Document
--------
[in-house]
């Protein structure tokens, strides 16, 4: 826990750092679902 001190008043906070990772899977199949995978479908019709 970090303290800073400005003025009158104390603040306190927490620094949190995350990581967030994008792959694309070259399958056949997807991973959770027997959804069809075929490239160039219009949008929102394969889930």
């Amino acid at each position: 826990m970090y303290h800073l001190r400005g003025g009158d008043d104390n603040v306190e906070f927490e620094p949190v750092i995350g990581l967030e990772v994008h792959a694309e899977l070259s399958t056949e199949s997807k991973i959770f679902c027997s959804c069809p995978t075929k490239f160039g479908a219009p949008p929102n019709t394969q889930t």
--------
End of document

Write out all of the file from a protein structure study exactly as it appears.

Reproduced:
[in-house]
């Protein structure tokens, strides 16, 4: 826990750092679902 001190008043906070990772899977199949995978479908019709 970090303290800073400005003025009158104390603040306190927490620094949190995350990581967030994008792959694309070259399958056949997807991973959770027997959804069809075929490239160039219009949008929102394969889930």
């Amino acid at each position: 826990m970090y303290h800073l001190r400005g003025g009158d008043d104390n603040v306190e906070f927490e620094p949190v750092i995350g990581l967030e990772v994008h792959a694309e899977l070259s399958t056949e199949s997807k991973i959770f679902c027997s959804c069809p995978t075929k490239f160039g479908a219009p949008p929102n019709t394969q889930t």